Imogen is a paediatrician who has specialised for nearly thirty years in the intensive care of newborn babies. Some of these were premature, others had a variety of problems arising before, during or after birth. Until she retired in 2013 she was Clinical Director of the Newborn Service at Birmingham Women’s Hospital, one of the busiest in the country. This experience of meeting parents at a time of stress and worry, of following the course of their babies’ illnesses and the effects of these on families, and trying to help where sometimes there is no medical answer to the problems, has given Imogen a unique insight into the consequences of infantile disability for families and professionals alike. Additionally, in the NICU and in the follow up service, she has seen how people – children and adults – cope and come through in amazing and admirable ways and how they can be greatly helped by being given quite simple facts, information or interventions. She is thrilled to be involved with Cerebra, which she joined in June 2014, because she believes we are such an imaginative charity whose activities help children and families in such diverse but effective and evidence-backed ways. It is her opinion that these research and practical supports complement the services the NHS can provide, enabling children with neurodisability to thrive in the fullest way possible.

Dr Rim Al-Samsam

As an experienced consultant in Paediatric Critical Care, Dr Rim has worked at a senior level in the public sector in Wales delivering services to children and young people since 2001. She has been heavily involved in developing the service locally and regionally to become the lead centre of excellence in Wales. Due to the nature of her training she has experienced working across different healthcare systems: the Middle East, the USA, Scotland and Wales. This has given her insight into how differing systems can achieve similar outcomes, across a range of strengths and shortfalls. She has been committed to her personal development since the early stages of her career. Rim’s work has brought her face to face with complex ethical and legal dilemmas that prompted her to complete an LLM in Legal Aspects of Medical Practice at Cardiff Law School in 2008. She gained a sound knowledge of the legal rules applicable to the practice and administration of healthcare in the UK and enriched her understanding of the landscape of children and young persons’ rights and obligations as set by the various national and international legislations. As she matured in her role and gained significant experience outside the clinical setting, she became increasingly aware of how she could contribute to the strategic and wider aspects of health care management. Therefore she joined Cerebra as a Trustee earlier this year. She feels privileged to have joined such a charity which she believes has the unique aim to improve the lives of children with brain-related conditions through research, education and by directly supporting children and their carers.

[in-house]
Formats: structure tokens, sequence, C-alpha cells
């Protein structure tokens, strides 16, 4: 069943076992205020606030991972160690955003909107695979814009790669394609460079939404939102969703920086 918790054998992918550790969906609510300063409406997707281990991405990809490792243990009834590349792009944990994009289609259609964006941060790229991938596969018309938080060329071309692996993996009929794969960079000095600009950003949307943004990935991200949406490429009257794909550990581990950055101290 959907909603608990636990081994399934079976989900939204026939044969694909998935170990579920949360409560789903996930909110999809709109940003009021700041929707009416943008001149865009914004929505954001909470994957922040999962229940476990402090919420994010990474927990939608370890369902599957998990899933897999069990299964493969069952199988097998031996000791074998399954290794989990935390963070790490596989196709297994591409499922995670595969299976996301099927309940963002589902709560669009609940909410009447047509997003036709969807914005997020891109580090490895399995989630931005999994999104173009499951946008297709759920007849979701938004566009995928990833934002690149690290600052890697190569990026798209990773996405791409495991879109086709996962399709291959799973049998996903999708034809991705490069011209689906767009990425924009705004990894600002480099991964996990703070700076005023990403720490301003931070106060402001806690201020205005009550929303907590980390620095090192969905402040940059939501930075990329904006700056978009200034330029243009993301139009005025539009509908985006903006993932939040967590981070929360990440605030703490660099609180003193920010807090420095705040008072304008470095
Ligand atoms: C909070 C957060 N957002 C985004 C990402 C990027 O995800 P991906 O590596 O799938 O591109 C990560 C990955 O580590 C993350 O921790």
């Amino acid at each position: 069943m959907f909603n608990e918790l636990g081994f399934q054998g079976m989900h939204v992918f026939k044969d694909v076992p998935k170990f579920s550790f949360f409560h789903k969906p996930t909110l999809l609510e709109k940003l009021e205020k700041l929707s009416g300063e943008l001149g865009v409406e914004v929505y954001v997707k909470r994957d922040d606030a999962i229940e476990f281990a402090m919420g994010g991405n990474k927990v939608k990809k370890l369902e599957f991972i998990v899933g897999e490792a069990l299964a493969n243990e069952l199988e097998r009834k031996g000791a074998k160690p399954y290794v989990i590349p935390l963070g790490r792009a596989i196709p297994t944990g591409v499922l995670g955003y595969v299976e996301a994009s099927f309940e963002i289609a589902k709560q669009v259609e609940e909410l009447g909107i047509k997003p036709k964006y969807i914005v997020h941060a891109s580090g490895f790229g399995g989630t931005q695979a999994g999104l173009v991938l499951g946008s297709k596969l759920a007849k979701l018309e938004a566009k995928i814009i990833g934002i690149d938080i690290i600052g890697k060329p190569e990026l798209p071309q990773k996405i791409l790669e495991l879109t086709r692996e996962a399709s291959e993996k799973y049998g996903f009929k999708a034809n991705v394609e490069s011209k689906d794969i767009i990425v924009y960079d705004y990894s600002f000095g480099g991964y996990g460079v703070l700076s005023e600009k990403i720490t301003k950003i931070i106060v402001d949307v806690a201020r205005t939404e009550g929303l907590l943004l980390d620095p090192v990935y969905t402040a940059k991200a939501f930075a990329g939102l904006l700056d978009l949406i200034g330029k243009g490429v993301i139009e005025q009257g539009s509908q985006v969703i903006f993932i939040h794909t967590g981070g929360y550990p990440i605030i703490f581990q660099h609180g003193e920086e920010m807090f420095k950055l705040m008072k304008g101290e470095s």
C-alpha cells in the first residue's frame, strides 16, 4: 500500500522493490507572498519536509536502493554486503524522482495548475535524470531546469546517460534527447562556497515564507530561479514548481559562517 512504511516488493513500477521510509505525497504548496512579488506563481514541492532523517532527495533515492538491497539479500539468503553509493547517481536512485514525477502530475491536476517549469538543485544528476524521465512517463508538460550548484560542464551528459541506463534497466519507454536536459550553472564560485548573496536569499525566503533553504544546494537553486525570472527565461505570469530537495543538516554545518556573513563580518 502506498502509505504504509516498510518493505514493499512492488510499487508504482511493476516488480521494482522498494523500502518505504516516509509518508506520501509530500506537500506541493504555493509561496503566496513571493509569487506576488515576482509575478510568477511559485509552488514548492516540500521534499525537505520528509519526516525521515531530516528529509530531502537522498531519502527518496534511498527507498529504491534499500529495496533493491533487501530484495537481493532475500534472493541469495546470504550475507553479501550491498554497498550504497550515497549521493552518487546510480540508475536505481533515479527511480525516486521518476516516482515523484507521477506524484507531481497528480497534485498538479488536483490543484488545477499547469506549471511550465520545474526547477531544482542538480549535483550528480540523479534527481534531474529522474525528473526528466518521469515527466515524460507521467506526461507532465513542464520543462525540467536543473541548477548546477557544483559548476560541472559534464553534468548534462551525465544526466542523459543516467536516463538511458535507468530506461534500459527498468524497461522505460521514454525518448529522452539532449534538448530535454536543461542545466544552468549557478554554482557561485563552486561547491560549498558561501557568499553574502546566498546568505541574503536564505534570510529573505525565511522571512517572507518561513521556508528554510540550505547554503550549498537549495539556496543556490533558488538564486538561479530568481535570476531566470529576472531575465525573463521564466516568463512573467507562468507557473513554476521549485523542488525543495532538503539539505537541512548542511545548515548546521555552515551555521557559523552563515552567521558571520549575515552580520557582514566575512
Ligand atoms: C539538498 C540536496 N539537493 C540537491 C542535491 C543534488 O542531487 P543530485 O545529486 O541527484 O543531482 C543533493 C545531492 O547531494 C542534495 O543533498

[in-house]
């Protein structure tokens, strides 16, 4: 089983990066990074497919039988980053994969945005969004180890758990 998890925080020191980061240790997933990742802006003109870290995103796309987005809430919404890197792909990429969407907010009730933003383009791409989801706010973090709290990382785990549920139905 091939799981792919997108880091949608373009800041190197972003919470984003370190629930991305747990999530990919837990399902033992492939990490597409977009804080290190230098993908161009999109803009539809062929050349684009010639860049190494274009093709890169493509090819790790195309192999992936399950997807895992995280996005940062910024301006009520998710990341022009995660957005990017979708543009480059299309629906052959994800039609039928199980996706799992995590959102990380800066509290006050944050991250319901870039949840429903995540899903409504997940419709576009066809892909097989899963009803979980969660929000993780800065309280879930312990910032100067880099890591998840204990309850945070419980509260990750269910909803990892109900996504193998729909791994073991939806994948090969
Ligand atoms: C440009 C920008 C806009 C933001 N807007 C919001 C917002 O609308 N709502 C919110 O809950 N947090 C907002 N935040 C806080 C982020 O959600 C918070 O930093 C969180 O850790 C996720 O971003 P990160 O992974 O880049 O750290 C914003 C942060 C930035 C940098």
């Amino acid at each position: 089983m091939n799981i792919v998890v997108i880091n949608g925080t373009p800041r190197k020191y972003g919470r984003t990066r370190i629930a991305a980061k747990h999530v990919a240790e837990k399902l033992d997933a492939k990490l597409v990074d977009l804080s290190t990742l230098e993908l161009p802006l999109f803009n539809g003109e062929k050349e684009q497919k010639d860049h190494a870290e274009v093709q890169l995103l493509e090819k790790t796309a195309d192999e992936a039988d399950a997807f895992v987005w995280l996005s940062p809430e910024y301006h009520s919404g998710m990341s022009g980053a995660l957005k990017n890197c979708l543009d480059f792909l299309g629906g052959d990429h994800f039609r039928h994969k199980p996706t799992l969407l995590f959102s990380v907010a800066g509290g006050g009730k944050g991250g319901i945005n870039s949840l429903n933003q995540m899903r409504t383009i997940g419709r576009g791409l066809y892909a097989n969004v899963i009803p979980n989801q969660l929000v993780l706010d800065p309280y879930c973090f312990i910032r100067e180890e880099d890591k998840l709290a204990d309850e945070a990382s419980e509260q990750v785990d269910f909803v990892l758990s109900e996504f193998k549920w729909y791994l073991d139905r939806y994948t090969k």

Andrew Cuthbert

Andrew’s career in human genetics spans more than 30 years. After a long period in academic research he moved on in 2003 to study and then train as an NHS genetic counsellor, joining the West Midlands Regional Genetics Service. Recognition of the often untreated or undiagnosed mental health problems of patients and their families, combined with rapid advances in the diagnostic power of genomic technologies fostered Andrew’s desire to understand how genetic and environmental risks interact and influence developmental adjustment and mental health outcomes of children who attend genetics clinics. These interconnected passions inspired his move to Cardiff University in 2014 to work as research genetic counsellor at the School of Medicine and its clinical psychiatry service. He contributed towards improving understanding of mental health in growing numbers children with brain conditions having genetic testing and how services could be improved to benefit patients and their families. Working with clinical academics, community mental health services and geneticists, Andrew co-chaired a multidisciplinary team which developed novel interdisciplinary services for individuals with complex developmental and mental health conditions. He also worked as honorary liaison genetic counsellor for the local mental health board’s autism service. Committed to improving clinical services and empowering parents to make informed choices, Andrew approached Cerebra to co-develop a major new collaborative partnership for sharing knowledge and expertise. Using the best available evidence, the partnership aims enhance the lives and life choices of children with brain conditions and their families. He feels privileged to join Cerebra as a Trustee and believes it underlines Andrew’s commitment to the pursuit of equal status between the mental and physical healthcare provision.